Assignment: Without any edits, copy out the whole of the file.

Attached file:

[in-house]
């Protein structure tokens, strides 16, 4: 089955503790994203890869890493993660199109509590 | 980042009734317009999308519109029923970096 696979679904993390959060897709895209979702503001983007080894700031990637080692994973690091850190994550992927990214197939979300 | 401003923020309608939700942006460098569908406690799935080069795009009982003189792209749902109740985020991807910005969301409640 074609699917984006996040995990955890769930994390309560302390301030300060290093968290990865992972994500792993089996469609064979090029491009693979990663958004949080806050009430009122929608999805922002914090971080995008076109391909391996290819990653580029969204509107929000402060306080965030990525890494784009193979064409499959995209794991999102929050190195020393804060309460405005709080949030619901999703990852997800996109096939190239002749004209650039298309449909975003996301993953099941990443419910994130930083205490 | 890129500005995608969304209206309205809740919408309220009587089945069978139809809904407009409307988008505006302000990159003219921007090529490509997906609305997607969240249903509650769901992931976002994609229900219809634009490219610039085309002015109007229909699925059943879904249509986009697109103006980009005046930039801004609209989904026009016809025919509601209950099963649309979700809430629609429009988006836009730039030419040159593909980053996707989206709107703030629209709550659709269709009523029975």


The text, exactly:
[in-house]
């Protein structure tokens, strides 16, 4: 089955503790994203890869890493993660199109509590 | 980042009734317009999308519109029923970096 696979679904993390959060897709895209979702503001983007080894700031990637080692994973690091850190994550992927990214197939979300 | 401003923020309608939700942006460098569908406690799935080069795009009982003189792209749902109740985020991807910005969301409640 074609699917984006996040995990955890769930994390309560302390301030300060290093968290990865992972994500792993089996469609064979090029491009693979990663958004949080806050009430009122929608999805922002914090971080995008076109391909391996290819990653580029969204509107929000402060306080965030990525890494784009193979064409499959995209794991999102929050190195020393804060309460405005709080949030619901999703990852997800996109096939190239002749004209650039298309449909975003996301993953099941990443419910994130930083205490 | 890129500005995608969304209206309205809740919408309220009587089945069978139809809904407009409307988008505006302000990159003219921007090529490509997906609305997607969240249903509650769901992931976002994609229900219809634009490219610039085309002015109007229909699925059943879904249509986009697109103006980009005046930039801004609209989904026009016809025919509601209950099963649309979700809430629609429009988006836009730039030419040159593909980053996707989206709107703030629209709550659709269709009523029975």